The director of Virginia Tech’s newest university-level research institute — the Institute of Creativity, Arts, and Technology, the research arm for the Center for the Arts at Virginia Tech — received the best presentation award at the 2011 International Computer Music Conference for the discovery of a connection between human emotion and musical composition and performance.

R. Benjamin Knapp, founding director of the institute and professor in the College of Engineering’s Department of Computer Science, focuses his research on human-computer interaction. Knapp and his colleagues work to develop and design user-interfaces and software that allow both composers and performers to augment the physical control of a musical instrument with a direct physiological interface. His paper, “The measurement of performer and audience emotional state as a new means of computer music interaction: A performance case study” with co-author Eric Lyon from the Sonic Arts Research Centre at Queen’s University, was voted best paper presentation by members of the conference.

The paper describes the first computer music composition adapted specifically for using physiological indicators of emotion from both musician and audience to manipulate the music during a live performance. “Stem Cells,” originally composed by Lyon, was used to explore the ways in which physical gestures and emotional states can be translated into musical control. The research hinges on the idea of integral music control — that the movements and gestures of a performer, as well as the emotional changes of both performer and audience, create an entirely new interpretation of a piece of music.  

The BioMuse system, co-invented by Knapp, was used to measure physical gestures and emotional state. BioMuse enables artists to use gesture, cognition, and emotional state to interact with audio and video media. The system employs the use of ergonomic body sensors worn by the musicians and audience members to measure physiological indicators of emotion during the performance.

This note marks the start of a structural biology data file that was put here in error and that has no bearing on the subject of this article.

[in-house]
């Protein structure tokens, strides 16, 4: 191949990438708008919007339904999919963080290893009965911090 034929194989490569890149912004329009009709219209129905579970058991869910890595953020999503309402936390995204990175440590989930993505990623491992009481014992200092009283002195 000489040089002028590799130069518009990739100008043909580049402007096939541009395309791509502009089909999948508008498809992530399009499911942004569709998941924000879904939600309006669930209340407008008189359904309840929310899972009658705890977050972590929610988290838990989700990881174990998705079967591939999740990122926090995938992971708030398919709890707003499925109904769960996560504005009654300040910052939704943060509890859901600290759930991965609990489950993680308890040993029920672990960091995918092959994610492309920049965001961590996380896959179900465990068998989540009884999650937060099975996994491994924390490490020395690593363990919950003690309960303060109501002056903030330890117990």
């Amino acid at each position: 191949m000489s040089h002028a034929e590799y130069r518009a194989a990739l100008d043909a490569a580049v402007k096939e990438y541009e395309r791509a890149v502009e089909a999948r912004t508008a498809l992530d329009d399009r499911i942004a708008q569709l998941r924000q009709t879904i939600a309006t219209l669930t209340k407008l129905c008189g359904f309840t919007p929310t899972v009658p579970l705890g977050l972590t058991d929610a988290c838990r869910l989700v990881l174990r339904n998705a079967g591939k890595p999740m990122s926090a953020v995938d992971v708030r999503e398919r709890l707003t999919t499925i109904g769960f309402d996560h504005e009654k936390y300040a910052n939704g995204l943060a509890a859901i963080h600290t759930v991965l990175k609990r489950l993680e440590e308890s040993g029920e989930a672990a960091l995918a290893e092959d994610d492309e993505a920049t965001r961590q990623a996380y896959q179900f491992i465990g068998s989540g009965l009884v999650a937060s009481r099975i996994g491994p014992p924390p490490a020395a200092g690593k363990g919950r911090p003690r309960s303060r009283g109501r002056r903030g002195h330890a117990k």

“With this work, we’re exploring the science of the quantitative measurement of emotion, while simultaneously pursuing the artistic question of whether this interface is compelling for the audience and composer,” explains Knapp. “This is just one example of the kinds of projects — those that forge a pathway between the fundamentals of multidisciplinary research to artistic output, scientific and commercial discovery, and educational innovation — that the Institute of Creativity, Arts, and Technology is embracing.”

The 37th annual International Computer Music Conference was held at the University of Huddersfield, England, and serves as a major international forum for the presentation of the full range of outcomes from technical and musical research related to the use of computers in music. It is hosted by the International Computer Music Association, an affiliation of individuals and institutions involved in the technical, creative, and performance aspects of computer music. It serves composers, computer software and hardware developers, researchers, and musicians who are interested in the integration of music and technology.

A university-level research institute sitting at the nexus of the arts, design, engineering, and science, the Institute for Creativity, Arts, and Technology is the research arm of the Center for the Arts at Virginia Tech. By forging a pathway between transdisciplinary research and art, educational innovation, and scientific and commercial discovery, the institute works to foster the creative process to create new possibilities for exploration and expression through learning, discovery, and engagement. This includes preparing students in pre-kindergarten through 12th grade and higher education environments to succeed in a world that demands teamwork and collaboration of science, technology, engineering, and math (STEM) disciplines, promoting new research domains that transcend institutionalized boundaries, and participating with people of all ages in the process of co-creation.



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